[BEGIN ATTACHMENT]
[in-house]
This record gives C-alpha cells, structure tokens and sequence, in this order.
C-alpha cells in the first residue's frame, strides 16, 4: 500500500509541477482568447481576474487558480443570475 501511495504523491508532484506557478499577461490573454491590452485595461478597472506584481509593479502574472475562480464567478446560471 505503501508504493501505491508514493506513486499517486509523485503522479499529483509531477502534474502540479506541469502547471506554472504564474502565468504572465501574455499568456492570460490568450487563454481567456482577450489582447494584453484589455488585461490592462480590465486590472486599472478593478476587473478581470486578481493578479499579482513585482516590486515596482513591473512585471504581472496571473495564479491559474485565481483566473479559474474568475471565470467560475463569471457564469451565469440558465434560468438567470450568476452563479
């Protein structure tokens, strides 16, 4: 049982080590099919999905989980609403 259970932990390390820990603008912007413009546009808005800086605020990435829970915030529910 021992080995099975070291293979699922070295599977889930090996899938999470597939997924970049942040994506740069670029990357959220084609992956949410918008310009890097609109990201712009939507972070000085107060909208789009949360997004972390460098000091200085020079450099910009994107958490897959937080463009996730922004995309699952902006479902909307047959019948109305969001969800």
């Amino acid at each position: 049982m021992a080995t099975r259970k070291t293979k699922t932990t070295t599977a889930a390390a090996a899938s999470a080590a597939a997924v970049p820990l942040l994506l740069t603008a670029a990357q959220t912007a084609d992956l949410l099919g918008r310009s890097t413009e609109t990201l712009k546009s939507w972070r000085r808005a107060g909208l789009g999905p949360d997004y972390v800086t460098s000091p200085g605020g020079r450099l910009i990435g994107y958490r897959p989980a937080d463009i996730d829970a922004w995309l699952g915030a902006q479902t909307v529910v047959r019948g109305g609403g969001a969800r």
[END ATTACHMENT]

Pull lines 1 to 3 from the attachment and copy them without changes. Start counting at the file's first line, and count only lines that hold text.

[in-house]
This record gives C-alpha cells, structure tokens and sequence, in this order.
C-alpha cells in the first residue's frame, strides 16, 4: 500500500509541477482568447481576474487558480443570475 501511495504523491508532484506557478499577461490573454491590452485595461478597472506584481509593479502574472475562480464567478446560471 505503501508504493501505491508514493506513486499517486509523485503522479499529483509531477502534474502540479506541469502547471506554472504564474502565468504572465501574455499568456492570460490568450487563454481567456482577450489582447494584453484589455488585461490592462480590465486590472486599472478593478476587473478581470486578481493578479499579482513585482516590486515596482513591473512585471504581472496571473495564479491559474485565481483566473479559474474568475471565470467560475463569471457564469451565469440558465434560468438567470450568476452563479